After a summer in which Arsenal have improved (rather than diminished) their squad and with genuine title aspirations restored, fans’ willingness to indulge our Russian enigma in his jovial musings may be tested more strongly than ever. Indeed while Arshavin continues to score sublime solo goals and prove a mercurial talent which can light up a game at any given moment, the occasional moan will be tolerated. Yet such leniency will be in short supply should the team not win come May or more pertinently should Arshavin begin to more regularly turn in abject, wasteful displays. Certainly he was rather anonymous on the opening day of the season at Anfield and penalty aside, somehow managed to look quite ineffectual in the 6-0 rout of hapless Blackpool. Moreover Arshavin is hardly likely to endear himself to the Arsenal faithful during a dip in form through his work rate like, dare I say, an Eboue might. His lethargic style, which at its best can make the game look so s i m p l e , can also make the Russian maestro look disinterested. Football will always be littered with those who drag their heels for 89 minutes before scoring a fabulous winner, but Arshavin must be careful not to become a scapegoat, the excuse for others’ failures. At times of apparent apathy, comments he has made such as not being a “patriot” of the club, would undoubtedly ring far more loudly than in the aftermath of a wonderful solo goal.
Indeed more often that not Gallas’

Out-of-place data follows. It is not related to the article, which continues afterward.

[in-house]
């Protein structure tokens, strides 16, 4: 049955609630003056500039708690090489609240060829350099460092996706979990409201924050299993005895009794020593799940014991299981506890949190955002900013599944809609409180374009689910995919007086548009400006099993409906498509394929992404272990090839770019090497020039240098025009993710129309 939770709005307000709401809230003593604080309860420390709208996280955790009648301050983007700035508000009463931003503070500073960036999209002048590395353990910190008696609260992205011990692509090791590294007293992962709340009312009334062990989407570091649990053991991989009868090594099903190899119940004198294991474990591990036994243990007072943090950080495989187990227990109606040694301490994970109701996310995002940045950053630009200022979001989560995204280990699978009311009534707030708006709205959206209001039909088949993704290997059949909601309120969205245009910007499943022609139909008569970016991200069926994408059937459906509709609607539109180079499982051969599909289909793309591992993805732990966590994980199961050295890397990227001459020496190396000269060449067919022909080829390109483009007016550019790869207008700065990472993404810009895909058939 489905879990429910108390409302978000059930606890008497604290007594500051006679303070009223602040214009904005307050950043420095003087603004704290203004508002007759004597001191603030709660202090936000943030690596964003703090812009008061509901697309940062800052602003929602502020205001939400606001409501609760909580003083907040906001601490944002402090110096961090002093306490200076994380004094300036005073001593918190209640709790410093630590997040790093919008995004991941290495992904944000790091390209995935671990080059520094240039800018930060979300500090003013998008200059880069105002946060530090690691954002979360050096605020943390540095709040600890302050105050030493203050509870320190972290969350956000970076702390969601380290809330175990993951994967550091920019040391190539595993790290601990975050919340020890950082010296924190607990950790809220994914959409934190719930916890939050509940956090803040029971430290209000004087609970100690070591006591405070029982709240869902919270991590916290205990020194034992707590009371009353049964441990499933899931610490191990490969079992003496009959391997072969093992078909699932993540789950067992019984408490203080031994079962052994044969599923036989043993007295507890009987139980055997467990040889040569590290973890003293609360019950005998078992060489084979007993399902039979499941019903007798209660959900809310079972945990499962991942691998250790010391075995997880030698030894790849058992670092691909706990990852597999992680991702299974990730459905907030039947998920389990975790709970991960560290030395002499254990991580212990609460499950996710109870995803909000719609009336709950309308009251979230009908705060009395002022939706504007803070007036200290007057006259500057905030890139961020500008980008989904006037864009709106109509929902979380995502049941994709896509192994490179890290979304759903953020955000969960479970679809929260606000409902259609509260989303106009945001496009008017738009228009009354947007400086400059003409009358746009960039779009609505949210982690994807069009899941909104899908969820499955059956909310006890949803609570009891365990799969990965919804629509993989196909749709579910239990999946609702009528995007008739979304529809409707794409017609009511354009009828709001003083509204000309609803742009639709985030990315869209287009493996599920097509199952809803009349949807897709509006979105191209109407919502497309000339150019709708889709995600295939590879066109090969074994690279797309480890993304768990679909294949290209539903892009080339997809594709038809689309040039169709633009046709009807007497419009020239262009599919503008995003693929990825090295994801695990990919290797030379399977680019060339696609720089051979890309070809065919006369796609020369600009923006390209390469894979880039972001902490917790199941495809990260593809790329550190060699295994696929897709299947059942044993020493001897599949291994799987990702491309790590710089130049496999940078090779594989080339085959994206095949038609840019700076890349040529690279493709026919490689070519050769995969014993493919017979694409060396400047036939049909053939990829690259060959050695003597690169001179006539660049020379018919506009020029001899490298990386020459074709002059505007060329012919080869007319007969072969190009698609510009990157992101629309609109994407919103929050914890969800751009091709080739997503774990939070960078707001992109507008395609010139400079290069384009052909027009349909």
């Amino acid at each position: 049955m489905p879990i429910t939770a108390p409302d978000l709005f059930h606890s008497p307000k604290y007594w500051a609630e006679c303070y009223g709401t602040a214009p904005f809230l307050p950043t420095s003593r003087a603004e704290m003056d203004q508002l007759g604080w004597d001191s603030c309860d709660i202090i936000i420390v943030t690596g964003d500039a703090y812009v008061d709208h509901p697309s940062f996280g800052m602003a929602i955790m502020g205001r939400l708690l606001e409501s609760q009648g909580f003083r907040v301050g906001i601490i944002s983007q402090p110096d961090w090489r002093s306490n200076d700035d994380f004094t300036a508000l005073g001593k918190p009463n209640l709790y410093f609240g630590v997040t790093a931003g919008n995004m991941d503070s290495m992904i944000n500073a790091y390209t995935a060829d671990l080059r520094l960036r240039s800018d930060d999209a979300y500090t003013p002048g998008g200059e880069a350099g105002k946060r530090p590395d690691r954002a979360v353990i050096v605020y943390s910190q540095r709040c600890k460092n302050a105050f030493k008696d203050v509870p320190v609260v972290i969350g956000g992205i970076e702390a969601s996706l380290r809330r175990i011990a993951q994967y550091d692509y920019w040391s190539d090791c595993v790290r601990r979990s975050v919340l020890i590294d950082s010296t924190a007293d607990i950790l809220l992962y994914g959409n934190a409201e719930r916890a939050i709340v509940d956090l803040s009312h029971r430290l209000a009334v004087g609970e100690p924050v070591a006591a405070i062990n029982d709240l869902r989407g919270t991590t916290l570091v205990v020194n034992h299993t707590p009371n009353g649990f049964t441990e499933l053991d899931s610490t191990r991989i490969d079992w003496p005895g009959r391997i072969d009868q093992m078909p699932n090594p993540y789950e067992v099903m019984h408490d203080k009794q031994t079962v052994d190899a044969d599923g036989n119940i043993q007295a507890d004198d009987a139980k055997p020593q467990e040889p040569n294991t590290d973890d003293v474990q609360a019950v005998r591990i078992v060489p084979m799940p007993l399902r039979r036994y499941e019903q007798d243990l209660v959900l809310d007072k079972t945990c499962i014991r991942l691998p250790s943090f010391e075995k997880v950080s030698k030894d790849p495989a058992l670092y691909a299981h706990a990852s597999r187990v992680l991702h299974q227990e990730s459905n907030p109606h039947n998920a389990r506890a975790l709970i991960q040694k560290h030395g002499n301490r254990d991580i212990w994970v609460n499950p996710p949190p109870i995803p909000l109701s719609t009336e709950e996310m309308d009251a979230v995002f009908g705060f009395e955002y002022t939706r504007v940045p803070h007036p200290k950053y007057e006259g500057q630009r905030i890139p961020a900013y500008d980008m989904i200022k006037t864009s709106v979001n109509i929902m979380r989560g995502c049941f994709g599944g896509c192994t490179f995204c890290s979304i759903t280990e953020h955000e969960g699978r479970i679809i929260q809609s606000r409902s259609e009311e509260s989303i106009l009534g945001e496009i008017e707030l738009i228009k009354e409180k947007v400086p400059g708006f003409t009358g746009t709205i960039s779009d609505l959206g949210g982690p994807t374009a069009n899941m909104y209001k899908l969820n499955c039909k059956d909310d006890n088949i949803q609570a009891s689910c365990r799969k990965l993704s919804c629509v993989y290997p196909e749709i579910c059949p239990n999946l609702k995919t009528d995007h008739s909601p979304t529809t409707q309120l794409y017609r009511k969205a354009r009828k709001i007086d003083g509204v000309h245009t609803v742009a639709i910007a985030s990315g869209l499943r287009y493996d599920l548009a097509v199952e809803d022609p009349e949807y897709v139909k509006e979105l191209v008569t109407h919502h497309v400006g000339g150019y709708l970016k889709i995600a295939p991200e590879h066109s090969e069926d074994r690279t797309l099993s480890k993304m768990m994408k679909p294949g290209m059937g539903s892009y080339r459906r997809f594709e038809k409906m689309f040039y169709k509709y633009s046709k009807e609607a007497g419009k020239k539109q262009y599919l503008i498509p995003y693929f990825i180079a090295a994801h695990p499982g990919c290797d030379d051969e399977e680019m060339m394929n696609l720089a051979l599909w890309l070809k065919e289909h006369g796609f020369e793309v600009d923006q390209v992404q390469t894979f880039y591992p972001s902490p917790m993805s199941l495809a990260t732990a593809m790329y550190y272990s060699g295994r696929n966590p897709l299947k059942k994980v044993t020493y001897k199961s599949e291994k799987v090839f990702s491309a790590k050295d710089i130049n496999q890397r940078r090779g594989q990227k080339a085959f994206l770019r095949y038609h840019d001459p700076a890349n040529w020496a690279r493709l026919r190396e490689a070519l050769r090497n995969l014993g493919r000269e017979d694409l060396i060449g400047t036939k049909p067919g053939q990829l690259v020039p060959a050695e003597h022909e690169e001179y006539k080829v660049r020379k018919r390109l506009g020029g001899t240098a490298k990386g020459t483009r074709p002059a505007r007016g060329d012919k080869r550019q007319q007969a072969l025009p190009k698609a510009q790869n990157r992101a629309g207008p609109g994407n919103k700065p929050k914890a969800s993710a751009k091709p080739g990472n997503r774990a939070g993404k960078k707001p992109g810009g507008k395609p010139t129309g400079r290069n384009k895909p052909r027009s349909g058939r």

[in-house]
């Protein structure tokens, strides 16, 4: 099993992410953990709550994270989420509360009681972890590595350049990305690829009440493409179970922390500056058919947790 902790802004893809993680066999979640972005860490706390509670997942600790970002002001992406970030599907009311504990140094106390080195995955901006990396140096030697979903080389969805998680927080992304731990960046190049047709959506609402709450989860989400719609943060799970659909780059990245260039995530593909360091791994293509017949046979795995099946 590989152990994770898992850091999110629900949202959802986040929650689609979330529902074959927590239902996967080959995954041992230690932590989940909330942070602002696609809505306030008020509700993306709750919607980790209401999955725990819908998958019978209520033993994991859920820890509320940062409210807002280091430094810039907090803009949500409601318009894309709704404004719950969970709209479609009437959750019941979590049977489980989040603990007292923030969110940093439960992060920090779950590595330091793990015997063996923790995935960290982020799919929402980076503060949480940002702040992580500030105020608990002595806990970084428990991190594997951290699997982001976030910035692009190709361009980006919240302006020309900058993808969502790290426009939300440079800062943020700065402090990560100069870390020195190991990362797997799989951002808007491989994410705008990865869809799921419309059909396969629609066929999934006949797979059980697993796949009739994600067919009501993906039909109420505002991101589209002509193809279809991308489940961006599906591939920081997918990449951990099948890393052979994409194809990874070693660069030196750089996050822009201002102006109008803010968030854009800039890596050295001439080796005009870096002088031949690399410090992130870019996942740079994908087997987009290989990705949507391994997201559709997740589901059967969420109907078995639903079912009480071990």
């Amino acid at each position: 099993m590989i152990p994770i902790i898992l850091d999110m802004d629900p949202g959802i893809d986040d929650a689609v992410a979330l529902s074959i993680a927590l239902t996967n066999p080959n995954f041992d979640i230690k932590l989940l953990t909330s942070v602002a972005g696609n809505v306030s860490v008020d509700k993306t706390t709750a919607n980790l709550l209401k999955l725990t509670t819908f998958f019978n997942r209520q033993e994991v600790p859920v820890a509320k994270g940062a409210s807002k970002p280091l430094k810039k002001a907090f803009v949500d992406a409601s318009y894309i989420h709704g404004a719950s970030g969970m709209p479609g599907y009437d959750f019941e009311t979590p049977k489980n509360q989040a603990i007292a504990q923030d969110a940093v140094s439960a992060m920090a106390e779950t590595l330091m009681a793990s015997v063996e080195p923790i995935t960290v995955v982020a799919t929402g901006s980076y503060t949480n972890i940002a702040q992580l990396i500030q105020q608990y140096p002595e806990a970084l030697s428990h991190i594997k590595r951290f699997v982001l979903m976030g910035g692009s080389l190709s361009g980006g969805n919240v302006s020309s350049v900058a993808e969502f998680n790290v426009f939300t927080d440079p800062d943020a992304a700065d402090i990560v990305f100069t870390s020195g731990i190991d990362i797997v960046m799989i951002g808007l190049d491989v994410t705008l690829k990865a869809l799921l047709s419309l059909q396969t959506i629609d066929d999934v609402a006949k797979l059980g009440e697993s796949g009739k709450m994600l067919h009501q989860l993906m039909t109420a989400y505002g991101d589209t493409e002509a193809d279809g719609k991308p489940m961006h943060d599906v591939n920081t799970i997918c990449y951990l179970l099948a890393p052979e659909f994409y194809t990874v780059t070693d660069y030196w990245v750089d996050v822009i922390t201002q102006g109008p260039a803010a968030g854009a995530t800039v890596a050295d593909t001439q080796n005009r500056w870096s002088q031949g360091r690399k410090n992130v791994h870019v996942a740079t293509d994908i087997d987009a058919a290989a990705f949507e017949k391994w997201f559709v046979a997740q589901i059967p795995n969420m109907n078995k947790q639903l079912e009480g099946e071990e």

Arshavin’s musings, however comical, would surely count against him if he was to play no visible role in a push for honours criticisms were fair and justified. An exceptional defender, more accustomed to clean sheets than losses, Gallas must have found the immaturity of the Arsenal defence frustrating. Yet ultimately it wasn’t his childish outbursts that cost him the Arsenal fans’ trust; rather it was his and Arsenal’s failure to claim silverware. That he had been the one to continually question Arsenal’s credentials meant, regardless of his own class, he was the emblem of the failure. Similarly Arshavin’s brilliance may count for little should light-hearted quips about Arsenal’s shortcomings be matched with apathetic and poor performances. His musings, however comical, would surely count against him should he play no visible role in a push for honours. For now, Andrey Arshavin remains very much a fans’ favourite and rightly so. Certainly it is hard not to like the diminutive man from St Petersburg who plays football with a smile upon his face. Moreover I’m sure he will continue to provide strange and wonderful anecdotes on life to amuse his growing fan base. Yet perhaps most pertinently, Arshavin’s phenomenal ability with a football remains integral to Arsenal’s push for trophies this season and beyond. Consequently I’m very hopeful we’re still yet to see the very best of the Russian. It is often said that genius is flawed and perhaps there is a touch of that about Andrey Arshavin. A fantastic footballer who is just a little revolutionary. For instance how many footballers manage to publish books, be compared to a meerkat and offend most Western women drivers? Then again, how many footballers score four stunning goals in one game at Anfield just to rescue a point?